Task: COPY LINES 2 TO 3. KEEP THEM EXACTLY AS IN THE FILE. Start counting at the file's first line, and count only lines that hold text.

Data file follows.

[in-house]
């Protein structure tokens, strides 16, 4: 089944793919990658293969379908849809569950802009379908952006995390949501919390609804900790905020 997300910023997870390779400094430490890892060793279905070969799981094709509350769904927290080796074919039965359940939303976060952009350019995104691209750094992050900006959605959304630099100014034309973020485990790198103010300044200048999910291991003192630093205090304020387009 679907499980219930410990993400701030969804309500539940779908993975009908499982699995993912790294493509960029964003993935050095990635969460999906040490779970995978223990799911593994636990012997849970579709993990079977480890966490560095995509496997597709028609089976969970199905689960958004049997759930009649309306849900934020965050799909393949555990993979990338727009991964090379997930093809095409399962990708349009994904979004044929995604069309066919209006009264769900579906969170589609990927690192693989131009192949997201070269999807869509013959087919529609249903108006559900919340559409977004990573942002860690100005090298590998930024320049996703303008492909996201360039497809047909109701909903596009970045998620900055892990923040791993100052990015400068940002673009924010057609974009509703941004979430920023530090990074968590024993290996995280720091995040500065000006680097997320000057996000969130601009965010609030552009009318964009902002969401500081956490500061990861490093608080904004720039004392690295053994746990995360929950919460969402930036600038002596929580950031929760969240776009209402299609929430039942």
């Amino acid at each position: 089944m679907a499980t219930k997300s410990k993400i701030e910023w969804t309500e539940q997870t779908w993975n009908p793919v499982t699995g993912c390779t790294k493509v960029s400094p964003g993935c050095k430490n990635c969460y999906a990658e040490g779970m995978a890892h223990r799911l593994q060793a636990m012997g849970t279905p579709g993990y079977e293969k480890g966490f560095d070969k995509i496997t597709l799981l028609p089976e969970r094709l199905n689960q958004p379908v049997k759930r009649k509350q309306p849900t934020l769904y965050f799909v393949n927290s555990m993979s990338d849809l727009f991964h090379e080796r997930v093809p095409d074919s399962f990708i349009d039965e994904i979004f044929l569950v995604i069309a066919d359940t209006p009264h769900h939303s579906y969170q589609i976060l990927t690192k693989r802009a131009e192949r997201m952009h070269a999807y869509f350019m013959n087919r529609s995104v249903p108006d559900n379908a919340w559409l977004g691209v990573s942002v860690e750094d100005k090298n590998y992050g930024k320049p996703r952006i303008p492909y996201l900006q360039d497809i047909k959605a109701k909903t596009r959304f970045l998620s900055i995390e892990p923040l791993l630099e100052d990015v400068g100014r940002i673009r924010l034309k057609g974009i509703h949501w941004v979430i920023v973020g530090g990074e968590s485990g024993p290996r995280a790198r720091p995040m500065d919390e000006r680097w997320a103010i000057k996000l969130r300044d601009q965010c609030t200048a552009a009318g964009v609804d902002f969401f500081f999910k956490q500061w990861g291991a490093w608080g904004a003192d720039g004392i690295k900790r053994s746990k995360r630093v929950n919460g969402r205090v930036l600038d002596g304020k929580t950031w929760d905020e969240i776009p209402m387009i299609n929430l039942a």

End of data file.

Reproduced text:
């Protein structure tokens, strides 16, 4: 089944793919990658293969379908849809569950802009379908952006995390949501919390609804900790905020 997300910023997870390779400094430490890892060793279905070969799981094709509350769904927290080796074919039965359940939303976060952009350019995104691209750094992050900006959605959304630099100014034309973020485990790198103010300044200048999910291991003192630093205090304020387009 679907499980219930410990993400701030969804309500539940779908993975009908499982699995993912790294493509960029964003993935050095990635969460999906040490779970995978223990799911593994636990012997849970579709993990079977480890966490560095995509496997597709028609089976969970199905689960958004049997759930009649309306849900934020965050799909393949555990993979990338727009991964090379997930093809095409399962990708349009994904979004044929995604069309066919209006009264769900579906969170589609990927690192693989131009192949997201070269999807869509013959087919529609249903108006559900919340559409977004990573942002860690100005090298590998930024320049996703303008492909996201360039497809047909109701909903596009970045998620900055892990923040791993100052990015400068940002673009924010057609974009509703941004979430920023530090990074968590024993290996995280720091995040500065000006680097997320000057996000969130601009965010609030552009009318964009902002969401500081956490500061990861490093608080904004720039004392690295053994746990995360929950919460969402930036600038002596929580950031929760969240776009209402299609929430039942």
């Amino acid at each position: 089944m679907a499980t219930k997300s410990k993400i701030e910023w969804t309500e539940q997870t779908w993975n009908p793919v499982t699995g993912c390779t790294k493509v960029s400094p964003g993935c050095k430490n990635c969460y999906a990658e040490g779970m995978a890892h223990r799911l593994q060793a636990m012997g849970t279905p579709g993990y079977e293969k480890g966490f560095d070969k995509i496997t597709l799981l028609p089976e969970r094709l199905n689960q958004p379908v049997k759930r009649k509350q309306p849900t934020l769904y965050f799909v393949n927290s555990m993979s990338d849809l727009f991964h090379e080796r997930v093809p095409d074919s399962f990708i349009d039965e994904i979004f044929l569950v995604i069309a066919d359940t209006p009264h769900h939303s579906y969170q589609i976060l990927t690192k693989r802009a131009e192949r997201m952009h070269a999807y869509f350019m013959n087919r529609s995104v249903p108006d559900n379908a919340w559409l977004g691209v990573s942002v860690e750094d100005k090298n590998y992050g930024k320049p996703r952006i303008p492909y996201l900006q360039d497809i047909k959605a109701k909903t596009r959304f970045l998620s900055i995390e892990p923040l791993l630099e100052d990015v400068g100014r940002i673009r924010l034309k057609g974009i509703h949501w941004v979430i920023v973020g530090g990074e968590s485990g024993p290996r995280a790198r720091p995040m500065d919390e000006r680097w997320a103010i000057k996000l969130r300044d601009q965010c609030t200048a552009a009318g964009v609804d902002f969401f500081f999910k956490q500061w990861g291991a490093w608080g904004a003192d720039g004392i690295k900790r053994s746990k995360r630093v929950n919460g969402r205090v930036l600038d002596g304020k929580t950031w929760d905020e969240i776009p209402m387009i299609n929430l039942a």